Saudi may restrict expats' stay to 8 years, set to hit large number of Indian workers

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The 2.8 million plus strong Indians in Saudi Arabia is the largest expatriate community in the country. (Reuters) The 2.8 million plus strong Indians in Saudi Arabia is the largest expatriate community in the country. (Reuters)
SummaryAn Expat living with wife & children will be considered as two foreign workers under proposed system.

Saudi Arabia might restrict foreign workers' stay in the country to a maximum of eight years under a proposed law to create jobs for its citizens, a move expected to affect a large number of Indians.

The proposed law has been floated by the Labour Ministry which is studying new proposals to expand the Nitaqat law in its bid to reduce the number of foreign workers and dependents besides creating more jobs for citizens with higher salaries.

An expat worker living in Saudi with his wife and two children will be considered as two foreign workers under the proposed system. A couple will accumulate 1.5 points and will incur a quarter of a point per child, the Arab News reported today.

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According to the new law, three points are the maximum a foreign worker can earn. The law will not apply to nationals who cannot be deported from the country, like Palestinians.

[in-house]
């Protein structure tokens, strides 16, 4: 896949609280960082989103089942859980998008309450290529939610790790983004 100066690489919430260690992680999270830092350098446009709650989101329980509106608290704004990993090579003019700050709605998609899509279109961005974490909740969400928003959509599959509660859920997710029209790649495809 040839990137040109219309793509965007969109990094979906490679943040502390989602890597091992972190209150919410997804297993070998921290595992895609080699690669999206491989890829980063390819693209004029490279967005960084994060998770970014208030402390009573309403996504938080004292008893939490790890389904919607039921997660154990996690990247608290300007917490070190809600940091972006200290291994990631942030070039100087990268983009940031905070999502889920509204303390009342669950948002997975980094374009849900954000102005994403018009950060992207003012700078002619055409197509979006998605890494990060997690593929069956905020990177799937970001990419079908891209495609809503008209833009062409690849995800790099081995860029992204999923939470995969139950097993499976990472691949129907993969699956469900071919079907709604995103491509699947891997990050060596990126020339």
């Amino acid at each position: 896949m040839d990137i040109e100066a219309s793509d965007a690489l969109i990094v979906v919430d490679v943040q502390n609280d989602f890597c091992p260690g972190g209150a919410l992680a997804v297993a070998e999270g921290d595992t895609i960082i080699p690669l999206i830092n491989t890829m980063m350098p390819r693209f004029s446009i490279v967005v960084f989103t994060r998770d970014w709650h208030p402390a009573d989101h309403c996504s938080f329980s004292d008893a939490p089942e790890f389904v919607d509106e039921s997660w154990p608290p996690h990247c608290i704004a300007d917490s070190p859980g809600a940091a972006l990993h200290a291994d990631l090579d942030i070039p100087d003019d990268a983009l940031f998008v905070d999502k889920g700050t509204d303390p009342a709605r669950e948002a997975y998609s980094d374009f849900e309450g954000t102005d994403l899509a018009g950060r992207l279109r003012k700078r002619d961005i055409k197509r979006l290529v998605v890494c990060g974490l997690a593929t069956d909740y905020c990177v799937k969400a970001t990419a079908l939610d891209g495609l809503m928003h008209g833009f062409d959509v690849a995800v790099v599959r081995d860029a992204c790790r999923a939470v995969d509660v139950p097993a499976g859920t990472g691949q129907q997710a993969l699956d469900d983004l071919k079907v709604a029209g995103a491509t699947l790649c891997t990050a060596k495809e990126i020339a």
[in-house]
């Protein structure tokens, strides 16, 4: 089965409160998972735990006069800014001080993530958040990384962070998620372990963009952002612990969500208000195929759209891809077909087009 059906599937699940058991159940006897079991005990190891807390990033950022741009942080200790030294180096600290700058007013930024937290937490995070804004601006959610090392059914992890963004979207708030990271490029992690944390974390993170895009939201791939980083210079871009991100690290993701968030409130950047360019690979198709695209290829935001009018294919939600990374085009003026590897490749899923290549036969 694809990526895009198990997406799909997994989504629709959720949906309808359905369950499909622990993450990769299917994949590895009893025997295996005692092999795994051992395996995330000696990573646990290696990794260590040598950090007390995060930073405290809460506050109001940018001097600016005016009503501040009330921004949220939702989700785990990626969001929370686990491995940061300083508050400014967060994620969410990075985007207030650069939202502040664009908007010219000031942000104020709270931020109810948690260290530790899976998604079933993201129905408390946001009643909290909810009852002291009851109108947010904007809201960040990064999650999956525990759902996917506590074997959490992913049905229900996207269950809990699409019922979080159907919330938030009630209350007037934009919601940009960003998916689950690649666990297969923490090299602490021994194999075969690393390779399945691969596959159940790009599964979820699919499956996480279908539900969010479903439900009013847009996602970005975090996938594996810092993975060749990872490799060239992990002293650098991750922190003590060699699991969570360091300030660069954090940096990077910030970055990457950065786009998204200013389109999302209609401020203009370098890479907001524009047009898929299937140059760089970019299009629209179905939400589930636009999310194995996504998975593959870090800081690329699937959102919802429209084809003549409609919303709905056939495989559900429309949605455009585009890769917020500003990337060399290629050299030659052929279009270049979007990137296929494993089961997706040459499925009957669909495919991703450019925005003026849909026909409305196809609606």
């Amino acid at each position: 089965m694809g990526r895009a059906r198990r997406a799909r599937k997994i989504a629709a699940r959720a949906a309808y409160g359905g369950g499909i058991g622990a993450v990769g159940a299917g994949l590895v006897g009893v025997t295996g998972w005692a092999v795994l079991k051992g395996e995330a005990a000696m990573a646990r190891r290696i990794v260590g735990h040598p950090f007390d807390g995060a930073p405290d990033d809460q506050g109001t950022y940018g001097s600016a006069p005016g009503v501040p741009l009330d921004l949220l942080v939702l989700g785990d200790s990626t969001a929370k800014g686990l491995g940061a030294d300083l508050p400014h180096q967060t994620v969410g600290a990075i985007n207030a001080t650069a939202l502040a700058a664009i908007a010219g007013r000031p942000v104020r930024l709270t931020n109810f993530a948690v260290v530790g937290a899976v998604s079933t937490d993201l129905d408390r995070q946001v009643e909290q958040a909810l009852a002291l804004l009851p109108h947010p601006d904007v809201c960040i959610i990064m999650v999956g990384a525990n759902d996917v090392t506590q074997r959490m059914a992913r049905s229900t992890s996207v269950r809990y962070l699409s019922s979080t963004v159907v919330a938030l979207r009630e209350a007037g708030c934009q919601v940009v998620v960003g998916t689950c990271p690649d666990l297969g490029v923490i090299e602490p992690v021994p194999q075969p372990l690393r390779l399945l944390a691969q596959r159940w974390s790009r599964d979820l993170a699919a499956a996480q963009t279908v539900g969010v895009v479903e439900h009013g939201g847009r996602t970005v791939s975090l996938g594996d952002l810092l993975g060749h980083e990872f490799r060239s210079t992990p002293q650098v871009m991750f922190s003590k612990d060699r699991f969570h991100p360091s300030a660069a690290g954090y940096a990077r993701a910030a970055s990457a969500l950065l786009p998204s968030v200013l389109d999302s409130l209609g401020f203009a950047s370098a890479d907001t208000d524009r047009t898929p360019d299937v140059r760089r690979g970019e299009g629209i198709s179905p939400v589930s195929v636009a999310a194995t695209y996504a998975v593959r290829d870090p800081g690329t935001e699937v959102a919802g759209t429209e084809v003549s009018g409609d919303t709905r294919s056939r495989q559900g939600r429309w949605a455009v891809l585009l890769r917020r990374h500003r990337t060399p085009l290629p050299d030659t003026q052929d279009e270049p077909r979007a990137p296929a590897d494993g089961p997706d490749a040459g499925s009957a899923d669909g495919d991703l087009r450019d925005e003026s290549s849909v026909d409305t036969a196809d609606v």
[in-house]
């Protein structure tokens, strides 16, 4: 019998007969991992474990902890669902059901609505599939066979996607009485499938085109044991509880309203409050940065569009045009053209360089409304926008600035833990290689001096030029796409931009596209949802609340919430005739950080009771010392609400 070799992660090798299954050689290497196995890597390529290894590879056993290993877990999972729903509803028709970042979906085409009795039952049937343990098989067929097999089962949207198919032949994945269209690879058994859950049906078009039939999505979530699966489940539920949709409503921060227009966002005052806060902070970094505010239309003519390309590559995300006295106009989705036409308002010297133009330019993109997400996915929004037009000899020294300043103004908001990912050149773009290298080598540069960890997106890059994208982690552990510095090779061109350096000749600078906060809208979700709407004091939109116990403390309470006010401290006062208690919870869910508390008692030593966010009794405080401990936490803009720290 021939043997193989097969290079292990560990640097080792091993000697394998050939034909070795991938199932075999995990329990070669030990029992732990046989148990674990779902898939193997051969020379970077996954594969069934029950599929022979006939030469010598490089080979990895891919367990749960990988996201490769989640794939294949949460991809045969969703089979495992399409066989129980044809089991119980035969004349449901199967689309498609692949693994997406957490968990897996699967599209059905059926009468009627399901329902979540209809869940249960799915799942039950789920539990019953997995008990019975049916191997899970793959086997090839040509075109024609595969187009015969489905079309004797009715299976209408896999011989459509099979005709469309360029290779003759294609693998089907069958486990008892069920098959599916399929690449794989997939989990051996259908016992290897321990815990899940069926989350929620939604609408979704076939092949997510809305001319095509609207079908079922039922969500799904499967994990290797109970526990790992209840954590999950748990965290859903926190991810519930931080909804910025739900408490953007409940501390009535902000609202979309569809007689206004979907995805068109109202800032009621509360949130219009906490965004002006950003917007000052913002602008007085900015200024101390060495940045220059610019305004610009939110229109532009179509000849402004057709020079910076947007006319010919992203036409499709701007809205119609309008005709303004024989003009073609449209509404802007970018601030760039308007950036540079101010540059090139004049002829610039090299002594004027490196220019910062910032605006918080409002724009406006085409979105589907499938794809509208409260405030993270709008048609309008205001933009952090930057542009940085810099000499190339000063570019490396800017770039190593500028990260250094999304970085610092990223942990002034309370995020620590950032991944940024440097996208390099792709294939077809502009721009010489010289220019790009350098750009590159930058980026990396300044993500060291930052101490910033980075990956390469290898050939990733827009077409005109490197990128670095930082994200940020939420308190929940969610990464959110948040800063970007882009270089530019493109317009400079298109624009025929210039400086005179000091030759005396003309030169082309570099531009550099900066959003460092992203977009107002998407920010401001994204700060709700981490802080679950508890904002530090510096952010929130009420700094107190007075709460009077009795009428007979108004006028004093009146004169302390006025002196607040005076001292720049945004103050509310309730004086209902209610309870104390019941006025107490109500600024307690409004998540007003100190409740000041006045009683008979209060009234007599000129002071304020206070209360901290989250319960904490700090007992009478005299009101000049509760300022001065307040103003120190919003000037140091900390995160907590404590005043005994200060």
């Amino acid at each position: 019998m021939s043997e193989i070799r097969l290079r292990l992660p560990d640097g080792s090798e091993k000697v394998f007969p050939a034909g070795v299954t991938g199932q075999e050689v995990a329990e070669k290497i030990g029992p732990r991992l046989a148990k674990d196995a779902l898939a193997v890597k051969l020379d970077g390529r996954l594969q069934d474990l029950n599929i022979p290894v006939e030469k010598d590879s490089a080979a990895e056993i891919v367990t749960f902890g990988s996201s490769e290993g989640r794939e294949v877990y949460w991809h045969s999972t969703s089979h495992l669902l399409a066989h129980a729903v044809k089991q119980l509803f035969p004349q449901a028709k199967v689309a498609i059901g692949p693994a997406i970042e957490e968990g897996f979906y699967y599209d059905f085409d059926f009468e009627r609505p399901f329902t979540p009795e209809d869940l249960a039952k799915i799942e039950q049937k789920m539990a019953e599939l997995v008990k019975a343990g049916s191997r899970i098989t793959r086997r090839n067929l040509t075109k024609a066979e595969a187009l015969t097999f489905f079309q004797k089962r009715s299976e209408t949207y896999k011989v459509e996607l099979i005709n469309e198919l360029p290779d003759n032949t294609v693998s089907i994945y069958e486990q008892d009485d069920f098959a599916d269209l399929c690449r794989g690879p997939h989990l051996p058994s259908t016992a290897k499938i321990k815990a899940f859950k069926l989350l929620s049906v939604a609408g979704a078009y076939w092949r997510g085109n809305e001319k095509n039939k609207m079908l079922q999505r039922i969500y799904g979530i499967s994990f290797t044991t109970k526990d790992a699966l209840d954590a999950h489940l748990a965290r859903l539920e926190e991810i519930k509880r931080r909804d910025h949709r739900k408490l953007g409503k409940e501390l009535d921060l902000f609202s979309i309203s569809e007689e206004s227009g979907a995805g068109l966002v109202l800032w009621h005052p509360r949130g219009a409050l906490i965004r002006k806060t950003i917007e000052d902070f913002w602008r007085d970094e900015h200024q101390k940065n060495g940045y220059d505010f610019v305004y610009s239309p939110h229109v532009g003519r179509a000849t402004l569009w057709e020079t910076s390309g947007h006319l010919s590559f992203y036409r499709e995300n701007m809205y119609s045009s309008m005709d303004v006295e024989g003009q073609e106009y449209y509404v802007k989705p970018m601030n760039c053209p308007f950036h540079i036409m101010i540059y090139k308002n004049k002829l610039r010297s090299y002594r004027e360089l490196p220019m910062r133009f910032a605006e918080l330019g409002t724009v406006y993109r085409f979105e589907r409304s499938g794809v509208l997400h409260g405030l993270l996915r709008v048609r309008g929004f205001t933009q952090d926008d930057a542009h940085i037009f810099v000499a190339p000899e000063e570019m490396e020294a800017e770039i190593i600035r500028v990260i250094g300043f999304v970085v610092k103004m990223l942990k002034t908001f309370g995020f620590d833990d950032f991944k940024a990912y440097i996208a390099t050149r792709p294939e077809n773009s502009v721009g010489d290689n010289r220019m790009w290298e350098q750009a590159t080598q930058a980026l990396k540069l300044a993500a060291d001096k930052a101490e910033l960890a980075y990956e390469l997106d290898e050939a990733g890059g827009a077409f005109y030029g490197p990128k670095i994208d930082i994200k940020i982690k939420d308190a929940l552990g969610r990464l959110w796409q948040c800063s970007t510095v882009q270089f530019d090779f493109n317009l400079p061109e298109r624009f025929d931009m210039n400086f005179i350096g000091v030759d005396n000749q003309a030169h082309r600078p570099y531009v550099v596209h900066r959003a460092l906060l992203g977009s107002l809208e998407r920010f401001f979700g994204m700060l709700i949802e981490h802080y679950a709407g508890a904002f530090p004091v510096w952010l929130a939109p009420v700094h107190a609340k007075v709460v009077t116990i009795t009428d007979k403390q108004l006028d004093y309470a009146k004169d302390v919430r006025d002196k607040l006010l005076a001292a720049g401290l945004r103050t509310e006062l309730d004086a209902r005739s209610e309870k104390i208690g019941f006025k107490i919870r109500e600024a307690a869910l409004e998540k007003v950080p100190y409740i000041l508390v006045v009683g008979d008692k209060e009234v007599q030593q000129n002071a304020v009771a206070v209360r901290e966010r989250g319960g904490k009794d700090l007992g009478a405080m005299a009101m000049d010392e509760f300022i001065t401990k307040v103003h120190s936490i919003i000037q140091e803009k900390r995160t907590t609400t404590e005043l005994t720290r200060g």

An expat receiving a salary of 6,000 riyals (USD 1,600) and more will be equivalent to 1.5 points in the new system, but professionals whose degrees have been attested by Saudi authorities will be exempted from the salary rule.

An expat who completed four years in the lunar calendar will count for 1.5 points in the Nitaqat system and that this will be calculated from the fifth year after receiving the work permit issued by the ministry.

Those who have completed five years will earn two points, while those working for six years will earn two-and-a-half points and those who have completed seven years will earn three points at the start of eighth year after receiving their work permits.

The new law was proposed in the wake of a study that showed unskilled workers stayed for more years than skilled workers in Saudi, the report said.

Many Saudis and expats have opposed the proposal, saying it would discourage foreign professionals from working in the Kingdom and leave a negative impact on businesses.

"The move to discourage foreigners to bring their families is not a good idea," said Ibrahim Badawood, managing director of ALJ Community Initiatives.

Rafeek Younus, vice president and managing director of Saihati Group, said the ministry should avoid decisions that would send a wrong message to businesses and investors.

"The new labour regulations have already affected the profitability of businesses," he

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